The miracle of the Eucharist

by Catherine Moran, Ph.D.

The miracle of the Eucharist is a masterpiece of the wisdom, the power and the generosity of God. St. Augustine illustrated this beautifully when he wrote, “God, all wise though He be, knows nothing better; all power though He be, He can do nothing more excellent; infinitely rich though He be, He has nothing more precious to give than the Eucharist.”

In the Eucharist, Jesus, performs several miracles, which are infinite!  The first and obvious miracle is the changing of the bread into His sacred Body and the wine into His precious Blood. On this St. Augustine wrote, “Christ held Himself in His hands when He gave His Body to His disciples saying: ‘This is My Body.’ No one partakes of this flesh before he has adored it.”  Next is the miracle of His presence in the tabernacles throughout world without ceasing to be present in heaven. Third is the miracle of the multiplication of His Divine presence in all the consecrated Hosts in the world at any given time. Even more miraculous is His presence in each Host, whole and entire, including even the tiniest of particles or drop of consecrated wine.  The greatest miracle though, occurs at every Mass by the means of eight words, “This is my Body; this is my Blood,” proclaimed by the priest.

When meditating upon this marvelous miracle and mystery of the Eucharist, we need to also consider what Jesus does for us in this greatest of sacraments. Concerning this point, Our Lord told St. Matilda, “At the moment of consecration, I come down first in such deep humility that there is no one at Mass, no matter how despicable and vile he may be, towards whom I do not humbly incline and approach, if he desires me to do so and prays for it. Secondly, I come down with such great patience that I suffer even my greatest enemies to be present and grant them full pardon of all their sins, if they wish to be reconciled with me. Thirdly, I come with such immense love that not one of those present can be so hardened that I do not soften his heart and enkindle it with my love, if he wishes me to do so. Fourthly, I come with such inconceivable liberality that none of those present can be so poor that I would not enrich him abundantly. Fifthly, I come with such sweet food that one ever so hungry should not be refreshed and fully satiated by me.  Sixthly, I come with such great light and splendor that no heart, how blinded so ever it may be, will not be enlightened and purified by my presence. Seventhly, I come with such great sanctity and treasures of grace that no one, however inert and undevout he may be, should not be roused from this state.”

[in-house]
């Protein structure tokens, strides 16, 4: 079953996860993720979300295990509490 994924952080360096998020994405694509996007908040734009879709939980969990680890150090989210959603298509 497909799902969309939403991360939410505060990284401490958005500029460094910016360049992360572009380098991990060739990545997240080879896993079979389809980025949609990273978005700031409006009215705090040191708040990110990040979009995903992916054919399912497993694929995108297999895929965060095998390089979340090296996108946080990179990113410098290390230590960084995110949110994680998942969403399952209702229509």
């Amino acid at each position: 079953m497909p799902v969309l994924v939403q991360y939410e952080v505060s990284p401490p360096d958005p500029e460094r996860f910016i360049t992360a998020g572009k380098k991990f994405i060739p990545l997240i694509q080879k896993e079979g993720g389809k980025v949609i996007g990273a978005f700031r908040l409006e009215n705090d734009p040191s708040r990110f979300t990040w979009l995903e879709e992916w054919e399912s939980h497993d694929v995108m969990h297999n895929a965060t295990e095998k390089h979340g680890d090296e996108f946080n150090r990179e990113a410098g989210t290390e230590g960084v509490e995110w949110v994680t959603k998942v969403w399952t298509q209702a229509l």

Jesus, in this most Blessed Sacrament, contemplates God His Father, just as He did when He lived on earth, taking delight in His infinite perfections. In every tabernacle in the world, Jesus praises, exalts and adores His Father in heaven for us. All this is done for us within the limits of a simple Host, in order to glorify God by this most profound abasement of Our Lord. St. Francis of Assisi exclaimed, “What wonderful majesty! What stupendous condescension! O sublime humility! That the Lord of the whole universe, God and the Son of God, should humble Himself like this under the form of a little bread, for our salvation”  

In this sacrament of love, Our Lord also occupies Himself with our own personal interests. He continuously thanks God for us, prays to God for us, asks pardon for our faults, makes reparation and amends for our sins, offering Himself up in our place as a Host of expiation.

This homage of Our Lord is never interrupted and is infinite in value and merit!  Only God could love us this much. Let us resolve to visit Our Lord in the Most Blessed Sacrament often, either physical if possible or spiritually when we pray. St. Francis de Sales told us, “We must visit Jesus in the Blessed Sacrament a hundred thousand times a day.” We can do this during the day when we think of Our Lord, and in our place, send our guardian angel to adore Jesus in the tabernacle. Again meditate on this great mystery of love using the words of St. Augustine, “All wise thou art, thou knowst of nothing more excellent to give us.”

Katie Moran is president of the WAF Byzantine Division of the Archdiocese/Eparchy of Pittsburgh. She is an author, speaker and regular host on Radio Maria Radio. She wrote this for the Summer 2021 issue of Soul Magazine.

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